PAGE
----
To a generation of interior decorators, Pimlico Road dealer Christopher Butterworth scarcely requires an introduction. David Mlinaric describes his shop on the Chelsea thoroughfare as a fascinating Aladdins cave of lights and lamps where everything is interesting and beautiful. Nicky Haslam has described him as the best antiques dealer ever.
Butterworths rise to the top of his profession came by an atypical route. There was no family background in art and antiques or an apprenticeship with a dealer or auction house. Instead, his formative years were spent working in Fleet Street as a journalist and buying furniture from the rag-and-bone men of South London.
It was as a reader of House & Garden and World of Interiors that his eyes were opened to antiques and the sphere of antique lighting in particular.
Beginning with a stand at Antiquarius on the Kings Road in his 20s, this autodidact moved to Pimlico Road some 25 years ago by which time he had chosen to specialise. While Butterworth has a deep knowledge of objects from across a wide range of collection disciplines for some years he had been the chairman of the lighting and metalwork vetting committee at the prestigious Olympia Art & Antiques Fair - his USP became antique lighting of all periods and a go-to destination for chandeliers, lanterns, light fittings and table lamps from the 17th to the mid 20th century.
A list of celebrity clients grew longer and so did the number of country houses purchasing his wares from Castle Howard to Wilton House and Chatsworth. (He even supplied 20th century lamps for Lord Rothschilds award winning modern house at Waddesdon.) Key to his success was taste, variety and a range of price points. After all, modest lights for the servants quarters and childrens rooms can be just as important as the more spectacular pieces suited to grand living and formal dining.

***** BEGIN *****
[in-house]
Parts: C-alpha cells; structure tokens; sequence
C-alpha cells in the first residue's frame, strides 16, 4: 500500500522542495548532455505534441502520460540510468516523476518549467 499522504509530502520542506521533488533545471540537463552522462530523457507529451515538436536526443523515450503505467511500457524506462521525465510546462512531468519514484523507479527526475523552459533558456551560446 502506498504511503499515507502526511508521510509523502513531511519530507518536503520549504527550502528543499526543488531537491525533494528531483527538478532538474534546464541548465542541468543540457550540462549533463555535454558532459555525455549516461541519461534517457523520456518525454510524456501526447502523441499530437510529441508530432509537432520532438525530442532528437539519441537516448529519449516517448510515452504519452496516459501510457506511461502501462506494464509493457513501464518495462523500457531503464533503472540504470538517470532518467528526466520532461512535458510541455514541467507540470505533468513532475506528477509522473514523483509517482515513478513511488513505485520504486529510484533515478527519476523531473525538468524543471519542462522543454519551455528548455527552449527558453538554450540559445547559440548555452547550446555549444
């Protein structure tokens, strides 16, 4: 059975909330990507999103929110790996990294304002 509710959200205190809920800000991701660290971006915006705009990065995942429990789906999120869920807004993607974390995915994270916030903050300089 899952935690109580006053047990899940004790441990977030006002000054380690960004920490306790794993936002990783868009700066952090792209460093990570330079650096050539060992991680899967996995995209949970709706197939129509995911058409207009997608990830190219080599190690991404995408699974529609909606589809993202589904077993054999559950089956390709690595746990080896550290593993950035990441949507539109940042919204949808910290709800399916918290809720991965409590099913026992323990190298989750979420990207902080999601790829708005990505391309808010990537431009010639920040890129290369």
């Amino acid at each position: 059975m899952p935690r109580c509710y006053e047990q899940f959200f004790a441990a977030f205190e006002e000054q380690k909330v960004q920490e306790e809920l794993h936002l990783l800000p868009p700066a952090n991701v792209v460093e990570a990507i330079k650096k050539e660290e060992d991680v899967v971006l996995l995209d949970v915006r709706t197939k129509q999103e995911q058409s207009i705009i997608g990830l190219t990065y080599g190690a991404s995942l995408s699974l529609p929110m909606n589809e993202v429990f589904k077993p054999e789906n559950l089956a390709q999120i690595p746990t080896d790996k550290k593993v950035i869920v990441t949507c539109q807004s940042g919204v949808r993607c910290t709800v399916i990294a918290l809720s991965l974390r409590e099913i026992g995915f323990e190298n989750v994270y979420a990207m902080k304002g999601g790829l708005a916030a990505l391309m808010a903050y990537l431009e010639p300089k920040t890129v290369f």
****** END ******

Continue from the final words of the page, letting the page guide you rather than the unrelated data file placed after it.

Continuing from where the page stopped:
sale - titled Let There be Light - The Christopher Butterworth Collection on April 21 brings together 250 lots ranging in price from £250 to £15,000. It includes both typical stock items (despite the hurdles he continued to travel to Europe on regular buying trips during the pandemic) and a significant selection of items from Christophers own collection.
He was a regular seller at Christies South Kensington but stepped back from consigning to auction after it closed in 2017. The sale at Sworders in April will be the first time his wares have appeared at auction since then.